Fairfield's Troy Beachy called the shot clock an interesting idea, but added that "I really don't have any major beefs right now."
Of course, that makes Beachy a rare breed as a coach, let alone as a person, Twine certainly included.
NorthWood's Aaron Wolfe offered perhaps the most fascinating proposal.
"I'd like to adjust the dribbling rules," Wolfe said. "If there's any hesitation in the dribble at all, where the hand goes to the side of the ball, it's a (violation). I think that would decrease the physicalness in the game, and turn it into less of a dribbling and into more of a passing game. I think it would lead to more points and an easier game to officiate."
"I'm old school, but I'd like to have another week or two of (preseason) practice," Concord's Steve Austin said. "I go back to when we had five, but two and a half's not enough with what you want to put in on both offense and defense. I don't think it will happen, because then we won't be equal with the other sports, but I'd like to see it."
"I would not allow coaches to practice and play games with their teams in the summer," Goshen's Brian Bechtel offered. "The current set-up has taken away traditional open gyms, where current players and graduates get together and play the game. That is where kids learn to make plays in game situations. And since we practice in the summer for a couple hours per day, kids don't go out and play pick-up games anymore."
Twine was a bit stunned Monday that not a single coach mentioned ending class basketball — 15 years ago, about eight out of nine coaches might have suggested that — but maybe it's just part of the human element not to spend your "one thing" on something that is now widely seen as never having a chance to happen anyway.
Myself, I heartily echo the shot clock sentiments shared here, and love Wolfe's vision, fantasy that it may be.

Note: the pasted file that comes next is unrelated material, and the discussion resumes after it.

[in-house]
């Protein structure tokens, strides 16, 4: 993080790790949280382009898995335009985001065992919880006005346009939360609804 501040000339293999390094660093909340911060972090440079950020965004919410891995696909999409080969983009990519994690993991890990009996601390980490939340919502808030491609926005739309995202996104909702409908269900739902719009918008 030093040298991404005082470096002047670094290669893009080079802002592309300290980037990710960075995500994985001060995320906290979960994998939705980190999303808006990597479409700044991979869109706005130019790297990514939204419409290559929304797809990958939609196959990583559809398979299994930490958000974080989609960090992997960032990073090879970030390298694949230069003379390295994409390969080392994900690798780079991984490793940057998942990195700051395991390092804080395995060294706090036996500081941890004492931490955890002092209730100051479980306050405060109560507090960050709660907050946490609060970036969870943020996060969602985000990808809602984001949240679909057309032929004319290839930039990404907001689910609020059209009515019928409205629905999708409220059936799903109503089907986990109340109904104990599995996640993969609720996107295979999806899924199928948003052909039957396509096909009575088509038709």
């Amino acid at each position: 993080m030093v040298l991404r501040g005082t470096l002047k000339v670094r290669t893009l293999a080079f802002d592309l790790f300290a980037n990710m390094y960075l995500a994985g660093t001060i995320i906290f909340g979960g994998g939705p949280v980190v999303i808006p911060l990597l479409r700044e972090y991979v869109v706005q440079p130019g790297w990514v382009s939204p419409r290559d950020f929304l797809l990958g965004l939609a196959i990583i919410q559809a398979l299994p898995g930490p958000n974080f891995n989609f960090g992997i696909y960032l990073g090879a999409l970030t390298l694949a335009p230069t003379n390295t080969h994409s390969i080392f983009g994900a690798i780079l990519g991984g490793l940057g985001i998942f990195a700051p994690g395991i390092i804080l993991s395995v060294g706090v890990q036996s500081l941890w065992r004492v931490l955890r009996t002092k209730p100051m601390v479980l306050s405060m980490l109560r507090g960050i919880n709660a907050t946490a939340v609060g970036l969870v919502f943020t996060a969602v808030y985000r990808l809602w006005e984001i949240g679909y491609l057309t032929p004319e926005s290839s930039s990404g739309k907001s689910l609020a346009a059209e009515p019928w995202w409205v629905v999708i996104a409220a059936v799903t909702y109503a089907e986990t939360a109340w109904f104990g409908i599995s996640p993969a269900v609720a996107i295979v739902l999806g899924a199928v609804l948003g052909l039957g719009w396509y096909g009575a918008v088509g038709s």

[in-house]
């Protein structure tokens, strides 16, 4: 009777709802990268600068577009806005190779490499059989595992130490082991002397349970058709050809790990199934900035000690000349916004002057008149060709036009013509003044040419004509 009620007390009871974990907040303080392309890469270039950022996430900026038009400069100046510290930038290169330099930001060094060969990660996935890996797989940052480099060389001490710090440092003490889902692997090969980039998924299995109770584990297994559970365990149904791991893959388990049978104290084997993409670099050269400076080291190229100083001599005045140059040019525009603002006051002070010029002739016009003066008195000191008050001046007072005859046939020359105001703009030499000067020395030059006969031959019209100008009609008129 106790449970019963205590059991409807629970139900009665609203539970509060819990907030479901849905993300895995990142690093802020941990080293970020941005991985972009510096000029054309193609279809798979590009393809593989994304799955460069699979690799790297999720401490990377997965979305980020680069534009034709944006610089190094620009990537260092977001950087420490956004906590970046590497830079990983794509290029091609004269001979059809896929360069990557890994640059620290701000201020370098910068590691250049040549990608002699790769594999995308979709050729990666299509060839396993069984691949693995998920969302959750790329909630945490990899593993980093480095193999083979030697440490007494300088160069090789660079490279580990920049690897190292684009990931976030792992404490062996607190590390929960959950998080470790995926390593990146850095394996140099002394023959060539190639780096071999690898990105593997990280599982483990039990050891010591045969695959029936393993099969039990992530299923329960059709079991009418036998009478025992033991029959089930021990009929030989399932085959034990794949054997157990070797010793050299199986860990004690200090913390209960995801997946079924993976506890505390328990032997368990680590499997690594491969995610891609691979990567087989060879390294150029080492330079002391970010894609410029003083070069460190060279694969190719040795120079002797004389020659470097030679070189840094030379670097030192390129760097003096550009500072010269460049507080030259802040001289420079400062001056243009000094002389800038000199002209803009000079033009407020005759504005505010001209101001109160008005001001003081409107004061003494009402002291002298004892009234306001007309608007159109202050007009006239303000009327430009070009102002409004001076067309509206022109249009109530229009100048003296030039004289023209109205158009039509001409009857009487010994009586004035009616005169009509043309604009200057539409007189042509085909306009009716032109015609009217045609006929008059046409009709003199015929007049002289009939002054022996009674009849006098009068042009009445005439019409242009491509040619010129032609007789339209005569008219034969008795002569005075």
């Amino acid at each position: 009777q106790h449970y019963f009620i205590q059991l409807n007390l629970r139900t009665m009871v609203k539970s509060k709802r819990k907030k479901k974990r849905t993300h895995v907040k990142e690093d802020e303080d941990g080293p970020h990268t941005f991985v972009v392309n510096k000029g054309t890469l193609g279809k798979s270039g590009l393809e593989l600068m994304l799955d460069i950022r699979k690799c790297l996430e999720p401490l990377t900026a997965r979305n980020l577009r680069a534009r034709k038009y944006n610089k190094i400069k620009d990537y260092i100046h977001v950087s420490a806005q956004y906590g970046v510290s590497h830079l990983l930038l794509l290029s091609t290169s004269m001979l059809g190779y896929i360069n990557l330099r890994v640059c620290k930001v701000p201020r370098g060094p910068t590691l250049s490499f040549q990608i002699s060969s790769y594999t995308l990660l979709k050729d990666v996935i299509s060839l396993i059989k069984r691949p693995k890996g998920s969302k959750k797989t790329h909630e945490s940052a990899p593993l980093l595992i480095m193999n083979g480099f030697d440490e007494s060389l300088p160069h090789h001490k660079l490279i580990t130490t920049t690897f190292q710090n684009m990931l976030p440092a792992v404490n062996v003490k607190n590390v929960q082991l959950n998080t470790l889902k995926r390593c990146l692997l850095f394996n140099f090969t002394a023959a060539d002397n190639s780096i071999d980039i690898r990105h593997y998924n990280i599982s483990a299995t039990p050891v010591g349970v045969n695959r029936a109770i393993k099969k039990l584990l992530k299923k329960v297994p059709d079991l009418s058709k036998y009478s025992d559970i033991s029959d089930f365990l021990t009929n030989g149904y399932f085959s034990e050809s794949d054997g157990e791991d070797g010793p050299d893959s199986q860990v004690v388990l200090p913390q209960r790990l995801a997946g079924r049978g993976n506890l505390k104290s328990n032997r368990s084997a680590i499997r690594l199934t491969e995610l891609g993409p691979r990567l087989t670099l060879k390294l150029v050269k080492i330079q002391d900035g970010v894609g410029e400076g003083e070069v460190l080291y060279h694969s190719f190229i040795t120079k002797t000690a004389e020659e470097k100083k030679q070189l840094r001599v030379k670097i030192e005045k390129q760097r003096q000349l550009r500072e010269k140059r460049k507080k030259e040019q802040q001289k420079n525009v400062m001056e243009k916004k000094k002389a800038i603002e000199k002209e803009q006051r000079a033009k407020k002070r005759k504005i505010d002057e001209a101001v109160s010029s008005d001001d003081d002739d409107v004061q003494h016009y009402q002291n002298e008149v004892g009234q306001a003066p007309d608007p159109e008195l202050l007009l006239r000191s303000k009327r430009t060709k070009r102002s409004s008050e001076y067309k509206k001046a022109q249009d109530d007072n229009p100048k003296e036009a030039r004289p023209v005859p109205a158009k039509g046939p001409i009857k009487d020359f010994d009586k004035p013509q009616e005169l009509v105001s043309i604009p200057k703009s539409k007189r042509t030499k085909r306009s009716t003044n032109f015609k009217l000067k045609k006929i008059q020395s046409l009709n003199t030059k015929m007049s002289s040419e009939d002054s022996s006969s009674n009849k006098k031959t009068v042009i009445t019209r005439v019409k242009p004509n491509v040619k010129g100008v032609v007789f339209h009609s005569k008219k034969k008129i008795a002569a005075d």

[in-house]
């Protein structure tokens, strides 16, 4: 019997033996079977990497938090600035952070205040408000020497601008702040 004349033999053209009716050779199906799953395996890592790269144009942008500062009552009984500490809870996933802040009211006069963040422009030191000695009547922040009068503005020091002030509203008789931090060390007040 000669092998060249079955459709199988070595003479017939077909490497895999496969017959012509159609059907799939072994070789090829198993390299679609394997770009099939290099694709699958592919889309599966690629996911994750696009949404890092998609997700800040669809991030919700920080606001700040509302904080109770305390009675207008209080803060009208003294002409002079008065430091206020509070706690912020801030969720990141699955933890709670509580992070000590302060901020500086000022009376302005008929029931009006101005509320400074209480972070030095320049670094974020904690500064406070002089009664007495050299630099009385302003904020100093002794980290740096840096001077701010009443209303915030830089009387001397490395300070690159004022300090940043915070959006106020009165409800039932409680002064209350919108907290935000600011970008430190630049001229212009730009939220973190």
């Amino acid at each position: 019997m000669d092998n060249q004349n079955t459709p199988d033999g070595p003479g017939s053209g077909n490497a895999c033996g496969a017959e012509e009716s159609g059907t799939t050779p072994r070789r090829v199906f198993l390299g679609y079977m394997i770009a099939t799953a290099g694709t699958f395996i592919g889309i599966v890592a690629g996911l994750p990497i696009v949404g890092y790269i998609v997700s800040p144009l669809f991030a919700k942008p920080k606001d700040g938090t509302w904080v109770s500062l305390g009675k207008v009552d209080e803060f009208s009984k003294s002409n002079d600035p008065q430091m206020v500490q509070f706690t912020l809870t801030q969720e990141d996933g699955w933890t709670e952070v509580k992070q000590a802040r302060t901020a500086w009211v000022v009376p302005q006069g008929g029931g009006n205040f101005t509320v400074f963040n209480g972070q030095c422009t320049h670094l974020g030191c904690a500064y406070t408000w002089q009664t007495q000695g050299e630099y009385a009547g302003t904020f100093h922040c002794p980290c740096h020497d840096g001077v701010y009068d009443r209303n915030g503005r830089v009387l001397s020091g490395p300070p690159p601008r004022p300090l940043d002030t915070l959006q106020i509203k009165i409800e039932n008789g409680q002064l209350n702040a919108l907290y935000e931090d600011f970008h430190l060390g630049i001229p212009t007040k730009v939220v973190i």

But, setting the class debate aside, my one change right now would be to see players allotted six fouls. Given the styles and some of the officiating entailed in today's game, it's time. If not six in regulation, at least allow one extra foul for each overtime period in a game.
IHSAA AREA BOYS RECORDS
W-L Off. Def.
NorthWood 11-1 58.8 45.4
Penn 10-1 71.2 55.7
Northridge 10-2 60.9 55.3
Concord 8-3 55.5 48.7
Elk. Christian 8-3 69.6 47.5
Westview 6-3 60.9 54.7
Fairfield 7-4 58.2 52.0
Jimtown 5-5 45.9 40.5
Memorial 6-6 53.9 55.5
Marian 4-6 56.5 56.0
Central 4-8 56.4 57.3
Goshen 4-8 43.9 51.3
Bethany 3-8 45.6 60.6
Wawasee 2-9 45.3 52.5
G Pts Avg
Nate Ritchie, Nridge 12 287 23.9
Devin Cannady, Marian 10 237 23.7
Jordyn Bontrager, Wview 9 194 21.6
Ramon Johnson, Concord 11 218 19.8
Zach Zurcher, NWood 12 232 19.3
Joe Line, Fairfield 11 194 17.6
Cory Waycaster, ECA 11 188 17.1
Ryan Kupferschmid, ECA 11 185 16.8
Jordan Geist, Penn 11 178 16.2
Jon Wilkinson, NWood 12 194 16.2
Chandler Aspy, Wview 8 125 15.6
Dimitri Giger, Memorial 12 187 15.6
Filip Serwatka, Concord 11 161 14.6
Treyton Harris, Central 12 173 14.4
Alex Clark, Wawasee 11 143 13.3
Deric Haynes, Goshen 12 156 13.0
Billy Doslak, Penn 11 133 12.1
Abe Thorne, Bethany 11 132 12.0
Pete Smith, Nridge 12 138 11.5
A.J. Gary, Memorial 12 133 11.1
Will Stueve, NWood 12 133 11.1
Gage Reinhard, Wawasee 11 113 10.3
Nick Floyd, Jimtown 10 101 10.1
Ryan Lutz, Penn 11 110 10.0
Cam Maxwell, Memorial 12 119 9.9
Sol Brenneman, Bethany 11 109 9.9
Taylor Brooks, Penn 11 107 9.7
Kenny Bearss, ECA 11 105 9.5
Austin Woolett, Goshen 12 114 9.5
Brady Bechtel, Goshen 2 19 9.5
THIS WEEK’S GAMES
Tuesday, Jan. 28
• Elkhart Christian at Bremen (2-7)
• Lakeland (3-7) at Bethany Christian
• Penn at SB Riley (6-5), 7 p.m. varsity only
• Chesterton (9-4) at Marian
Wednesday, Jan. 29
• Memorial at Northridge
• Westview at Central Noble (1-11)
Friday, Jan. 31
• Goshen vs. Memorial at North Side Gym (girl/boy varsity DH beginning with girls game at 6:15 p.m.)
• Central at Penn
• Concord at Wawasee
• Jimtown at Triton (6-5)
• Northridge at Plymouth (4-7)
• Warsaw (9-4) at NorthWood
• West Noble (11-0 before Churubusco Jan. 28) at Fairfield
• Mishawawka (3-8) at Marian (girl/boy varsity DH beginning with girls game at 6 p.m.)
• Westview at Eastside (6-6 before Fremont Jan. 28)
Saturday, Feb. 1
• Jimtown vs. Central at North Side Gym
• LaPorte (9-4 before Crown Point Jan. 31) at Concord
• Fairfield at Northridge
• Elkhart Christian at Lakewood Park (5-6) (girl/boy varsity DH beginning with girls game at 6 p.m.)
• FW Blackhawk (8-6) at Bethany Christian
• Lakeland (3-7 before Bethany Jan. 28 and Hamilton Jan. 29) at Wawasee
• East Noble (1-10 before Norwell Jan. 31) at Westview